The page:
Tuesday, November 10, 2015

New Stereotype for a New Generation

The Happy Sambo, Jim Crow, Mammy, The Brute, and so on. These are some of the stereotypes that have been tied to black cinema since its inception. When first introduced these stereotypes weren't seen as the racist depictions they are now categorized as. Back when these stereotypes were introduced they were accepted and appreciated by many. As racial equality grew these stereotypes were seen as offensive and rude, are becoming less and less obvious, and making way for a new black stereotype in film.

The new stereotype is the "Sidekick". When someone says sidekick images go through the mind of super powered dogs or a teenage boy in tights, but its not the same for the black sidekick. The sidekick falls into one of two molds, "The Wise Old Man" and "The Fun-loving Buddy".

The Wise Old Man stereotype is used in film to help guide their white counterpart though life, but always end up playing second fiddle. This stereotype is most portrayed by Morgan Freeman. Freeman has played many roles falling into the black sidekick stereotype. Whether is is Red in Shawshank Redemption or Virtuvius in The Lego Movie, Freeman is constantly working from the background of his films, while his white costar takes the lead.

Probably the most blatantly obvious use of this stereotype is in the film Bruce Almighty. Jim Carrey plays Bruce Nolan, a man endowed with god's powers. Freeman plays god, and yet still allows himself to be backup to his empowered white costar. Freeman's god literally goes on vacation and is only used to supply Carrey's character with the occasional knowledge bomb. Freeman meanwhile, gets a fraction of screen time of the other characters in the film.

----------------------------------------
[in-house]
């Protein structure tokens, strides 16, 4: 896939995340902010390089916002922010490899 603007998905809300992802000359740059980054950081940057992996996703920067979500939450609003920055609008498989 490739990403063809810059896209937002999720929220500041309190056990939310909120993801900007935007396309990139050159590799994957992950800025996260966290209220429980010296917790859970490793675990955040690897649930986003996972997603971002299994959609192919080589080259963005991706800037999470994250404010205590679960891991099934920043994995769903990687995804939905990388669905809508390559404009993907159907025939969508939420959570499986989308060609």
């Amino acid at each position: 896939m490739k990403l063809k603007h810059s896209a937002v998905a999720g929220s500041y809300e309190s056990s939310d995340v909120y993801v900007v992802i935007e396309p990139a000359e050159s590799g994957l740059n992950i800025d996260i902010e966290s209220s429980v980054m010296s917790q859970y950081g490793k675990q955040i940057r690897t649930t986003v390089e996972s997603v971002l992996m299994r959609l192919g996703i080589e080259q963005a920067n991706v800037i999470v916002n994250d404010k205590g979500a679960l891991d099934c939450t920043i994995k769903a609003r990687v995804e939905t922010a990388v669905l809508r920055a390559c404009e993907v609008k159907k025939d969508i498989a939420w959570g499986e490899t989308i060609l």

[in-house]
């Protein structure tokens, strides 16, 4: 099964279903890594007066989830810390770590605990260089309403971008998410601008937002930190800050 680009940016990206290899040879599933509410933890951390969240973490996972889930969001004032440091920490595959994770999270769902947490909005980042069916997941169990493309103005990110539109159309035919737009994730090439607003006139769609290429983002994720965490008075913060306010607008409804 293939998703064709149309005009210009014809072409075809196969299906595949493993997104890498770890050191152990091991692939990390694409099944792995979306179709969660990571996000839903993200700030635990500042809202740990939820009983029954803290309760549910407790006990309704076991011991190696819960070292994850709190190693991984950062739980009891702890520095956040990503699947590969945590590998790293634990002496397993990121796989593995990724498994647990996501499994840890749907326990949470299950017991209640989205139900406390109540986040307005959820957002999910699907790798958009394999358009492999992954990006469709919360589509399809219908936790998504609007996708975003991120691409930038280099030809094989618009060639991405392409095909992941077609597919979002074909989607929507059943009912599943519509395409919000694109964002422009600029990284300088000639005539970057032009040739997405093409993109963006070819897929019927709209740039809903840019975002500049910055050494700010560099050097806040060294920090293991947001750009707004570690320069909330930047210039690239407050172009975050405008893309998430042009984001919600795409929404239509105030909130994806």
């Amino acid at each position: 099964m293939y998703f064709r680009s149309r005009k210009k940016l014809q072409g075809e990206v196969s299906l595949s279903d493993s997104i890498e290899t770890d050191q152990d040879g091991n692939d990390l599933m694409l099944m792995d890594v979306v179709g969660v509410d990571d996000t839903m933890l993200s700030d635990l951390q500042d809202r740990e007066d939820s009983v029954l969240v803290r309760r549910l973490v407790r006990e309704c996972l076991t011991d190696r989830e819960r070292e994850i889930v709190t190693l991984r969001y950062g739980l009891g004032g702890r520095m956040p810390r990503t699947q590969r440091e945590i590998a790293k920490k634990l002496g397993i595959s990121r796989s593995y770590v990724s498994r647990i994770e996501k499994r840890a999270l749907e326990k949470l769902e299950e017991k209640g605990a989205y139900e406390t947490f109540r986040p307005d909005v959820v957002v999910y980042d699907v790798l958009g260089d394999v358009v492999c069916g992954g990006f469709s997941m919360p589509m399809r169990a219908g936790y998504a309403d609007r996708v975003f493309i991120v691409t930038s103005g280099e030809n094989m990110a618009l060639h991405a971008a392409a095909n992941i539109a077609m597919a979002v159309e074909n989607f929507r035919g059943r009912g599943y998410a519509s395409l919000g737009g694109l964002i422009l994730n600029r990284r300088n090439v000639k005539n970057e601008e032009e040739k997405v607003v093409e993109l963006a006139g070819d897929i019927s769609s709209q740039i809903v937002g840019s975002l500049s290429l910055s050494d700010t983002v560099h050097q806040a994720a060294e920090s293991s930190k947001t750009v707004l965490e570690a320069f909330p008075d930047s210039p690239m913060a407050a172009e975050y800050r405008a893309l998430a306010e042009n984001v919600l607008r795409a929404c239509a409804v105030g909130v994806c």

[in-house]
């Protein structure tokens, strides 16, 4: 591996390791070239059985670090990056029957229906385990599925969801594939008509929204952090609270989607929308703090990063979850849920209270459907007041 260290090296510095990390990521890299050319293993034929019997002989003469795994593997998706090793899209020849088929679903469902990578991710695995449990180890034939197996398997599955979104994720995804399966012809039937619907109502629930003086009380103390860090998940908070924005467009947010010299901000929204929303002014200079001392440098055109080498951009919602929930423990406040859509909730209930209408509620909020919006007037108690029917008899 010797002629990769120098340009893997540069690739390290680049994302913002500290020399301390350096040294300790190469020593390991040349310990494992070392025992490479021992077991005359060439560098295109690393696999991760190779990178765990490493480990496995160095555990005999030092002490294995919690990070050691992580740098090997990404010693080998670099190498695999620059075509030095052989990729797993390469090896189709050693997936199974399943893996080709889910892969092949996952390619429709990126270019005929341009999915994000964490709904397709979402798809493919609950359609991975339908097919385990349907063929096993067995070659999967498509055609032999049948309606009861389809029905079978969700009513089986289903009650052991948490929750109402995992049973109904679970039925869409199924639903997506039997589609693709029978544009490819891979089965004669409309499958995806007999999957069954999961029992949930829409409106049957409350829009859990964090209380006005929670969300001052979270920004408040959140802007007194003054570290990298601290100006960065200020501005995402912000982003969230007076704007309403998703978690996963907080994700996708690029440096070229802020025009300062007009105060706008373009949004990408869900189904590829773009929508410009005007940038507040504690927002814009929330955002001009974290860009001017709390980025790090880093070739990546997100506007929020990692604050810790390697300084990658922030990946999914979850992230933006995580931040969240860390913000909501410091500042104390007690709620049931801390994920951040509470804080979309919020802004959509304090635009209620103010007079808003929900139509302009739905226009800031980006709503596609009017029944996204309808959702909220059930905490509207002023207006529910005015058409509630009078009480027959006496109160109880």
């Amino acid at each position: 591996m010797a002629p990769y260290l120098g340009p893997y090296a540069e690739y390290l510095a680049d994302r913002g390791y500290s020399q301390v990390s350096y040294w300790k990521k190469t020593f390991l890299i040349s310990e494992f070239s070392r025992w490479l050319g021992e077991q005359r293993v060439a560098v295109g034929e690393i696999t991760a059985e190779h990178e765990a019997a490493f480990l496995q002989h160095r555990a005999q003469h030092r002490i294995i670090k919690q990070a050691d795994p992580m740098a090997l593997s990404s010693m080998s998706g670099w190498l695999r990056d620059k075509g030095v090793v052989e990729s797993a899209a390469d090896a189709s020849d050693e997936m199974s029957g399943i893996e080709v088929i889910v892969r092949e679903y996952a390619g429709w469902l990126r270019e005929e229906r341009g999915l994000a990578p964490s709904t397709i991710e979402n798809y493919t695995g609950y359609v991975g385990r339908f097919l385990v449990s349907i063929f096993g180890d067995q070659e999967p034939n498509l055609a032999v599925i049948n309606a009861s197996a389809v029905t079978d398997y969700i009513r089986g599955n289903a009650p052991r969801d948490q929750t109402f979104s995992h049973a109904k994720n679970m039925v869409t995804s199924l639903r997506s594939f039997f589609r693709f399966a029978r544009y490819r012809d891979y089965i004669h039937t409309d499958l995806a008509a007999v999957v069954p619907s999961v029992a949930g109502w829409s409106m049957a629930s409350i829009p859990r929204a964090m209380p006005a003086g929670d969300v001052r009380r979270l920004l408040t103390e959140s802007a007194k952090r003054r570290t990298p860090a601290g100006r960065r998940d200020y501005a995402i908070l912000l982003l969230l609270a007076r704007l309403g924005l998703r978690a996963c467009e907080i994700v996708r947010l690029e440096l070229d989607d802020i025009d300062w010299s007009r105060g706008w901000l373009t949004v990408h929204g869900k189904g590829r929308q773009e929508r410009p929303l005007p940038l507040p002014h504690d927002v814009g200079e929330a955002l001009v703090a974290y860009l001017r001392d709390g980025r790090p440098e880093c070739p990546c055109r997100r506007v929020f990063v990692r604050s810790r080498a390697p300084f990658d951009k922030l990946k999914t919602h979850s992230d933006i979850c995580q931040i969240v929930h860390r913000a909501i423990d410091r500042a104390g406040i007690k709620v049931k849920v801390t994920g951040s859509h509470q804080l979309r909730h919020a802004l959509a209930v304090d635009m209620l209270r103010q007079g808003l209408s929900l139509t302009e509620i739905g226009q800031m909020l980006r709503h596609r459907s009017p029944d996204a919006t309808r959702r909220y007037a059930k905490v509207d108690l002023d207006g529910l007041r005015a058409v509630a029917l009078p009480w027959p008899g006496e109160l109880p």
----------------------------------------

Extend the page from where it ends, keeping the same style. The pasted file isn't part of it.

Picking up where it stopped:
The other half of the stereotype, The Fun-loving Buddy, is just as prominent in films today. If a wise old black man doesn't fit for the film the sidekick role is filled with a young charismatic companion for the white protagonist. A great example of this stereotype is Chris Rock in The Longest Yard. Much like the old man, this buddy helps the white character though their trials in the film, but they do it with a different style. Chris Rock plays a funny, charismatic, happy friend to Adam Sandler, and instead of using his years of experience to help he uses his natural charm and personality to provide backup for Sandler.

Another example of this stereotype is in the case of Michael B. Jordan. Jordan has played in great films like Chronicle, Fruitvale Station, and the upcoming Creed, and even though he has proven himself in these films as a strong leading man, he still can't break free from the black buddy type cast in That Awkward Moment getting the less screen time and money than his costars Miles Teller and Zac Efron. 

Racial equality is something people have been fighting for for hundreds of years and the movie industry could help by not keeping the black characters in the background and let them step out into a leading role instead of standing in the shadow of their white costar.

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